If [Christ] were your portion, you would find in him whatsoever your heart could desire, and tend to your happiness. Are you ambitious? He is a crown of glory. Are you covetous? He is unsearchable riches and righteousness. Do you desire pleasure? He is rivers of pleasures and fullness of joy. Are you hungry? He is a feast of wine on the lees and the fat things full of marrow. Are you weary? He is rest, a shadow from the heat, and a shelter from the storm. Are you weak? He is everlasting strength. Are you doubting? He is marvellous in counsel. Are you in darkness? He is the Sun of righteousness. Are you sick? He is the God of your health. Are you sorrowful? He is the God of all consolations. Whatever your calamity, he can remove it. Whatever your necessity, he can relieve it. He is silver, gold, honour, delight, food, raiment, house, land, peace, wisdom, power, beauty, father, mother, wife, husband, mercy, love, grace, glory, and infinitely more than all these. There are all sorts of delights in him. He is the tree of life bearing all manner of fruits, and a variety of all comforts. See God, and you see all. Enjoy God, and enjoy all.7

5. Prayerfully meditate on the person our spouse will become

When Michelangelo was asked how he carved his magnificent David, he is reputed to have said “I looked inside the marble and just took away the bits that weren’t David”. Jesus is like Michelangelo, a master sculptor. Ephesians 5:25-27 explains that Jesus gave himself for his bride the church, removing our sinful selfishness, and our guilt, that he might fashion and prepare us until our character is as radiant as a beautifully white wedding dress, finally free of our sin. A husband is to aim for the same sense of sacrifice for his wife’s holiness and to celebrate the moments when our spouse displays Christ’s love being formed in them.

Timothy Keller paints an apt picture of the great horizon marriage points us to:

Have you ever travelled to a mountainous part of the world when it was cloudy and rainy? You look out your windows and you can see almost nothing but the ground. Then, the rain stop’s and the clouds part and you catch your breath because there, towering right over you, is this magnificent peak. But a couple of hours later the clouds roll in and it has vanished, and you don’t see it again for a good while.8

Every time you look at Christ in the Scriptures you get a glimpse of the radiance and beauty that is, with your help and prayer, being formed in your spouse. And when we love our spouse as Christ loved us, we give others a glimpse of God’s mountainous love for us in Jesus and give them a compelling visual argument to consider Jesus’ love for them! It’s worth the difficult journey for those vistas.

I want to finish with how beautiful a me-last marriage, modelled upon Christ’s servant-hearted humility, looks like. Robertson McQuilkin was married to Muriel for 55 years. They raised six children and served for 12 years as missionaries in Japan. However, Muriel developed Alzheimer’s disease and was terrified to be without Robertson. So, in 1990 Robertson stepped down from being president of Columbia Bible College to care full-time for his wife. This is his resignation speech:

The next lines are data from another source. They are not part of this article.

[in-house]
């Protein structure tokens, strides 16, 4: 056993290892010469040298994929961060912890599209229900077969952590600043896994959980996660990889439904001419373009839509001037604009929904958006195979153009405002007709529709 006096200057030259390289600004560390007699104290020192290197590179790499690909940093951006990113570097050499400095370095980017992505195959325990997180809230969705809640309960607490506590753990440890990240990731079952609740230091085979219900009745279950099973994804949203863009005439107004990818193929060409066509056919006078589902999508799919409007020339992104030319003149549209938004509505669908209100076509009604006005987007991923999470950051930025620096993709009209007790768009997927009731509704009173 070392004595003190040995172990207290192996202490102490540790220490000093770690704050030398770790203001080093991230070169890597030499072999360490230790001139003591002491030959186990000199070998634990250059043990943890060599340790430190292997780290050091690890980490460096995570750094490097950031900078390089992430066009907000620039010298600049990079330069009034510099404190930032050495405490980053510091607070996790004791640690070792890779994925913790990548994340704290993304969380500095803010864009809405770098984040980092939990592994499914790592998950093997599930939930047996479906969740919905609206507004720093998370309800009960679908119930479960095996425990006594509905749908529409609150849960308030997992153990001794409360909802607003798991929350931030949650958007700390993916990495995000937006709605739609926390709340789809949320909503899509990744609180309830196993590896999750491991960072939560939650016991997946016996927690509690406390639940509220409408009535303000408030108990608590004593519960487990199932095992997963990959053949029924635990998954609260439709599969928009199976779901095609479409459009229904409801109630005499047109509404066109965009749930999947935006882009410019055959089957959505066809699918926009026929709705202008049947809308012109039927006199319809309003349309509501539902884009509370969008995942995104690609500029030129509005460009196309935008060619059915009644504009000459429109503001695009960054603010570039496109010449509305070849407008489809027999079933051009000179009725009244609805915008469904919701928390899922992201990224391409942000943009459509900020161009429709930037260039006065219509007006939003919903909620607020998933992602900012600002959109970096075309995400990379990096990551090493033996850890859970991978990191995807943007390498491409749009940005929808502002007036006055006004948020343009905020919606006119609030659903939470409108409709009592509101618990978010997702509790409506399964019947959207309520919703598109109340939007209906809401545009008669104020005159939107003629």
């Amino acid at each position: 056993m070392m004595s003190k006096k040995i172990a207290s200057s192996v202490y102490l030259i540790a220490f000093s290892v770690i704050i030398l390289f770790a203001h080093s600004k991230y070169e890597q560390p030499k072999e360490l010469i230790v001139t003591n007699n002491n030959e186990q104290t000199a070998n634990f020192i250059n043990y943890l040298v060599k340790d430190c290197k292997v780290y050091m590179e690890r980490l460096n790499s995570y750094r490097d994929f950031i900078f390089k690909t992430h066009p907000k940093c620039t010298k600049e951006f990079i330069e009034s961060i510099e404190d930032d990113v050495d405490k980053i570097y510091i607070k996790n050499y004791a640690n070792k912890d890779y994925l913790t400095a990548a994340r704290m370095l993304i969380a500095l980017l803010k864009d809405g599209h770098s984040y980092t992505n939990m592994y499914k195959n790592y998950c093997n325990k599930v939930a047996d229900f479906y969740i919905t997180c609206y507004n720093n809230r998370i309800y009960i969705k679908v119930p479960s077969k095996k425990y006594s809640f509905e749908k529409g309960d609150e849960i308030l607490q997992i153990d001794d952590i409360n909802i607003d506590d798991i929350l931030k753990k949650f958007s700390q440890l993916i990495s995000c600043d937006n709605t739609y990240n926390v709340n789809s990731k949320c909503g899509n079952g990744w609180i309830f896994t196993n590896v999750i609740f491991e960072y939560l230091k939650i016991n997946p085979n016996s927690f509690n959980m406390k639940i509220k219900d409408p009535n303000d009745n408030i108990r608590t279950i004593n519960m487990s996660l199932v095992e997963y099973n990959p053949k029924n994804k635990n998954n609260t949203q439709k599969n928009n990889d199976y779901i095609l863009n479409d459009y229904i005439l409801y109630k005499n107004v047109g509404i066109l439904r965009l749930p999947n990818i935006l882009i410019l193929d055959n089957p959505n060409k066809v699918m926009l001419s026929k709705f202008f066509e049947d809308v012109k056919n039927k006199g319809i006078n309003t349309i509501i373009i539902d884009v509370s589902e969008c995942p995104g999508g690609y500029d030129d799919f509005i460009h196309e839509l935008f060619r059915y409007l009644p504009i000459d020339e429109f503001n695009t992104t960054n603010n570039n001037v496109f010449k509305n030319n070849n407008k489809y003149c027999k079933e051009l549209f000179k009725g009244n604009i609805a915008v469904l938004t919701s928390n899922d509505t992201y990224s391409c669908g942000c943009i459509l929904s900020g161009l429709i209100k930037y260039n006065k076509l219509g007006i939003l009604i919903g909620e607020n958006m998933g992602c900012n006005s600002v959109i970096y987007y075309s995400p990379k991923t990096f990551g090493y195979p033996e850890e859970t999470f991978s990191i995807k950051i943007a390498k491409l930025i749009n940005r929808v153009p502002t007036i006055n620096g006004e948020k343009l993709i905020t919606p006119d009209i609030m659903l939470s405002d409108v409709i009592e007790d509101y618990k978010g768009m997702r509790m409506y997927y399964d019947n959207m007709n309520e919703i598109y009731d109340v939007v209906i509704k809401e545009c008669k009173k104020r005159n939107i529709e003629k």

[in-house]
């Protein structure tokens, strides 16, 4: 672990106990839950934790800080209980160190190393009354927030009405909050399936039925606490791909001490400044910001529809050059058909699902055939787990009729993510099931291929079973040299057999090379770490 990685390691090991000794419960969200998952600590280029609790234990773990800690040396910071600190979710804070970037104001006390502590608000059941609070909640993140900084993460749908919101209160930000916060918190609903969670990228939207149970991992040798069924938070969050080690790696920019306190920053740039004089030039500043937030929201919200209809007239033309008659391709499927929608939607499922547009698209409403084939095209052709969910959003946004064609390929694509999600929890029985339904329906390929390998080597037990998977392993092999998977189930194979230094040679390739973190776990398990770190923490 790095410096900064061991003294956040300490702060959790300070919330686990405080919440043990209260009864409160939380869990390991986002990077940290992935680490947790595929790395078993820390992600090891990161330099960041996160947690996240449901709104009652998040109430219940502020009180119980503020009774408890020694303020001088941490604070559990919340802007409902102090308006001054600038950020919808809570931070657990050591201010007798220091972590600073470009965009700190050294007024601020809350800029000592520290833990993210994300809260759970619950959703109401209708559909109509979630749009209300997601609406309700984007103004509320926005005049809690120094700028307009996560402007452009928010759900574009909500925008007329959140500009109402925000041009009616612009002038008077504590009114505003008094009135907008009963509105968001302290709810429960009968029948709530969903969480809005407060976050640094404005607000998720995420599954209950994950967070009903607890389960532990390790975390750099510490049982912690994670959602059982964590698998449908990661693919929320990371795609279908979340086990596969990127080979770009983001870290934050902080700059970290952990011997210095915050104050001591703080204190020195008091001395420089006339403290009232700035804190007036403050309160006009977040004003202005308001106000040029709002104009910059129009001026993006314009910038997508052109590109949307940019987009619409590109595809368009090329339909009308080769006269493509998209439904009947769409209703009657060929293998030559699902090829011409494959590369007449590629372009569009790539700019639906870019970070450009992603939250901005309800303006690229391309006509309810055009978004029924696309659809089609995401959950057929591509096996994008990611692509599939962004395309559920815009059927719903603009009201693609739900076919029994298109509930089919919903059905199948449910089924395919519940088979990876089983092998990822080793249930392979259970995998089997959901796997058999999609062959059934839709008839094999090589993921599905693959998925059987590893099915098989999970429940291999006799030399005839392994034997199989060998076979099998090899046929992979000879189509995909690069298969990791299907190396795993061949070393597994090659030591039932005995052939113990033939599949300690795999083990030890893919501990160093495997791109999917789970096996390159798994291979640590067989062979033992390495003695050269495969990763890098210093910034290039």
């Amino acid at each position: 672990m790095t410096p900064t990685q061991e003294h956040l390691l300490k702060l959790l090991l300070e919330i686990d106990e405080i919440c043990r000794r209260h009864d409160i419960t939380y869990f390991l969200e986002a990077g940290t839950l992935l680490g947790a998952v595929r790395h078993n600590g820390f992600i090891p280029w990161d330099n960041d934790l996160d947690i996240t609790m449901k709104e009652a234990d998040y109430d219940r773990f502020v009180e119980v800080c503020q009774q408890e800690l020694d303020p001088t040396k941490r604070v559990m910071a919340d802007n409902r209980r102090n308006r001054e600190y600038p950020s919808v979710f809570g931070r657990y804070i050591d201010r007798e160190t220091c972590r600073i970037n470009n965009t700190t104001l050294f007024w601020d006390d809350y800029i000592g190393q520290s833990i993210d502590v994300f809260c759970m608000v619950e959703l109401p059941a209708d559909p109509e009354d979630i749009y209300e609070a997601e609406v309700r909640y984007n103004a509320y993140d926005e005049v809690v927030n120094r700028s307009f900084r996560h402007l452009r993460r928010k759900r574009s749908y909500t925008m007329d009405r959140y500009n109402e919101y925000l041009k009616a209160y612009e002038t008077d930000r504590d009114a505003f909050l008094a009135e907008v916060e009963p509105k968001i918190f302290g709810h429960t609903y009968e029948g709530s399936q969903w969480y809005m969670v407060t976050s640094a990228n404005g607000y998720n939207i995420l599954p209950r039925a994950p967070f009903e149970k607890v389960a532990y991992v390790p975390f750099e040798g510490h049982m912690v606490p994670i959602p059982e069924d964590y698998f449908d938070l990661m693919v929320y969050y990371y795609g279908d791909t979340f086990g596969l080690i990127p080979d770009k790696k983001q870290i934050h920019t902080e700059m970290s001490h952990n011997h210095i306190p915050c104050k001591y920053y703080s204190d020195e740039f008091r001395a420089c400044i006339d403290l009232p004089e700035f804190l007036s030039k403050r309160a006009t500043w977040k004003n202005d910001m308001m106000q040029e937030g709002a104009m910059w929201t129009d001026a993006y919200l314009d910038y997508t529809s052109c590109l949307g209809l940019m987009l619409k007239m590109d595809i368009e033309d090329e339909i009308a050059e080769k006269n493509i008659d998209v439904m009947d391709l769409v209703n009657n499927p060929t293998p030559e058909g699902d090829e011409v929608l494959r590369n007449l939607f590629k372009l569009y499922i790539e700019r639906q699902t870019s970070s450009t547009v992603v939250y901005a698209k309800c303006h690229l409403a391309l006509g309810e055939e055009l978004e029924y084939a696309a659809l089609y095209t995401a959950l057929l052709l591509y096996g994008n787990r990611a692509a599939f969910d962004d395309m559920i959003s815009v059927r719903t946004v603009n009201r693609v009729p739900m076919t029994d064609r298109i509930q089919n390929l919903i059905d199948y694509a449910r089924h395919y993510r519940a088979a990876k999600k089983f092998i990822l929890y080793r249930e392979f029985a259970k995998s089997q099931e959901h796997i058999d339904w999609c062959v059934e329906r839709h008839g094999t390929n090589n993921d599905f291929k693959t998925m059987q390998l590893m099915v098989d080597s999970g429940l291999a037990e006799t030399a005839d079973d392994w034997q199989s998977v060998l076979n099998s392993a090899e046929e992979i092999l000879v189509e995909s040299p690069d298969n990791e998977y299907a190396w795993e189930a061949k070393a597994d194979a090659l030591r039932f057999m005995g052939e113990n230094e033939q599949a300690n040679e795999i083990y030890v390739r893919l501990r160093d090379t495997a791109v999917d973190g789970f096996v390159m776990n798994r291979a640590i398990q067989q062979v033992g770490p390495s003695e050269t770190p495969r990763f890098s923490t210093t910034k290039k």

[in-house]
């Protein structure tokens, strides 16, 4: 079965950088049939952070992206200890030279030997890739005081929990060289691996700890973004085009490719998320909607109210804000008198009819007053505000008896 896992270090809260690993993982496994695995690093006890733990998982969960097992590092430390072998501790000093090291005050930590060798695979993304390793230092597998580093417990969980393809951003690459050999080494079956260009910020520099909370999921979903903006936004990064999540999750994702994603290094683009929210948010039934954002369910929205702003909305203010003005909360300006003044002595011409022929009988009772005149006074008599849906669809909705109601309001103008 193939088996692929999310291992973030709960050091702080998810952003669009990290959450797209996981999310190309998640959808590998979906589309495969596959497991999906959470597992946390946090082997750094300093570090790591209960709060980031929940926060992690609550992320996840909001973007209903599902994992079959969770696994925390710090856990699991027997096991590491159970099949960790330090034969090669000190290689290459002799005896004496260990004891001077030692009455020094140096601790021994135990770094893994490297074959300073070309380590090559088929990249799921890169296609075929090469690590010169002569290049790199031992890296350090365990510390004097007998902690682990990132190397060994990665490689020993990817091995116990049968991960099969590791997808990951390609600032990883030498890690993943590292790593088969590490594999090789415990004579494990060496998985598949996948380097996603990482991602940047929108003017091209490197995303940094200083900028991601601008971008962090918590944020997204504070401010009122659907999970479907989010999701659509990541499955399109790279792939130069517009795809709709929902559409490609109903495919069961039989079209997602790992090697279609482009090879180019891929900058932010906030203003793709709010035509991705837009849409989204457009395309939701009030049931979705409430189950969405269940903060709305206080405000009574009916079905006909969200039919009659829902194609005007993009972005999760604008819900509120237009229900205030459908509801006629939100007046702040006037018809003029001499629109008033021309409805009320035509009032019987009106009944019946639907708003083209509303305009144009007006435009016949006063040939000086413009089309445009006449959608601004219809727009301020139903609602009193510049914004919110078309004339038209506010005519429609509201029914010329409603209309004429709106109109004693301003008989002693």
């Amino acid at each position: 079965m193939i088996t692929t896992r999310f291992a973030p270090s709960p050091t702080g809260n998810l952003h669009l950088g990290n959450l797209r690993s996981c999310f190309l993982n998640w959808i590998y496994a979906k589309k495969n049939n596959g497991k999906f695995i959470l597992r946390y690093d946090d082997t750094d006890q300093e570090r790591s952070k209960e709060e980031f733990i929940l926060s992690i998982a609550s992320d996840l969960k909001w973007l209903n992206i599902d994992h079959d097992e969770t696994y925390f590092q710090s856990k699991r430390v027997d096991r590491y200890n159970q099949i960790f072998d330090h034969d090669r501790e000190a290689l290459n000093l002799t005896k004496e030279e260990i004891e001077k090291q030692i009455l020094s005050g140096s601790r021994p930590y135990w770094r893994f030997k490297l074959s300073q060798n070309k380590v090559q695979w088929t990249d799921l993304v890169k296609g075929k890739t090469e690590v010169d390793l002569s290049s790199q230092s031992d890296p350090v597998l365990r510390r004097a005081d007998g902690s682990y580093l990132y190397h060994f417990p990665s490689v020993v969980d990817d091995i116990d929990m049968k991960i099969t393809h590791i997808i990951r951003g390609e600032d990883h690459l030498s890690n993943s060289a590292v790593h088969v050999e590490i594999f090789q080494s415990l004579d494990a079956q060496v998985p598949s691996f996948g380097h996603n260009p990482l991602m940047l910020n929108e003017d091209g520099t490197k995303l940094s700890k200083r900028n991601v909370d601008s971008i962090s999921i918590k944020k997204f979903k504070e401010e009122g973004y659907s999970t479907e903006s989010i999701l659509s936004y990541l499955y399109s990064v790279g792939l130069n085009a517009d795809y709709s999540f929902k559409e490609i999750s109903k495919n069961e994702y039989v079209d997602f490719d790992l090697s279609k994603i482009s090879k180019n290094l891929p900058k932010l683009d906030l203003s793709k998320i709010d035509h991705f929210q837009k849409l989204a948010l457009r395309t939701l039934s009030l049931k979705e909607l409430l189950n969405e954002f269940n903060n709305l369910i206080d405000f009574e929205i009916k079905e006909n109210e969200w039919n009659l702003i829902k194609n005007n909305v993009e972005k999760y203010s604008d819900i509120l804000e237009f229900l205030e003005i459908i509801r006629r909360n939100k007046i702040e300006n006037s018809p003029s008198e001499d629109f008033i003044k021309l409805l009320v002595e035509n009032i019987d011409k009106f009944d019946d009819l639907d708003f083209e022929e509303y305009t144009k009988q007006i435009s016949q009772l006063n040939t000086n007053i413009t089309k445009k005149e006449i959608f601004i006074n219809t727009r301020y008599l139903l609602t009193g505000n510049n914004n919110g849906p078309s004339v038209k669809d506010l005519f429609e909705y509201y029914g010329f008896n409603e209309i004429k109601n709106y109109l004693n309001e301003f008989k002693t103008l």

Muriel now, in the last couple of months, seems to be almost happy when with me, and almost never happy when not with me. In fact, she seems to feel trapped, becomes very fearful, sometimes almost terror, and when she can’t get to me there can be anger… she’s in distress. But when I’m with her she’s happy and contented, and so I must be with her at all times… It’s not only that I promised in sickness and in health, ‘till death do us part, and I’m a man of my word. But as I have said… it’s the only fair thing. She sacrificed for me for forty years, to make my life possible, so if I cared for her for forty years I’d still be in debt. However, there’s much more. It’s not that I have to. It’s that I get to. I love her very dearly, and you can tell it’s not easy to talk about. She’s a delight. And it’s a great honour to care for such a wonderful person.

Some of his friends advised him to put her into an institution, but instead he chose to sacrifice his status to care for his bride. I imagine many of those millennials who didn’t value marriage in the Pew report haven’t witnessed a marriage like this. I believe such a marriage will attract many to see not simply the goodness of the marriage God purposed for us, but the bridegroom who gave up his very life to bring us home. If all of our lives are intended to be lived like a city on a hill (Matt 5:14-16), then let’s prayerfully seek God’s help that he might grant us a marriage that not only lasts the distance but displays Christ’s love more and more over the years.


1. Timothy Keller, The Meaning of Marriage, Hodder & Stoughton, 2013, p. 139.

2. Ibid., p. 138.

3. Jerry Bridges, The Pursuit of Holiness, NavPress, 1996, p. 86.

4. Jeremiah Burroughs, The Saints’ Happiness, Soli Deo Gloria, 1996, pp. 85-87.

5. Ibid., pp. 84-85.

6. Martin Luther, ‘The Freedom of a Christian, 1520’, The Annotated Luther: The Roots of Reform, Fortress Press, 2015, pp. 499-500.

7. George Swinnock, The Works of George Swinnock, Volume 4, Banner of Truth, 1992, pp. 40-41.

8. Timothy Keller, The Meaning of Marriage, p. 121.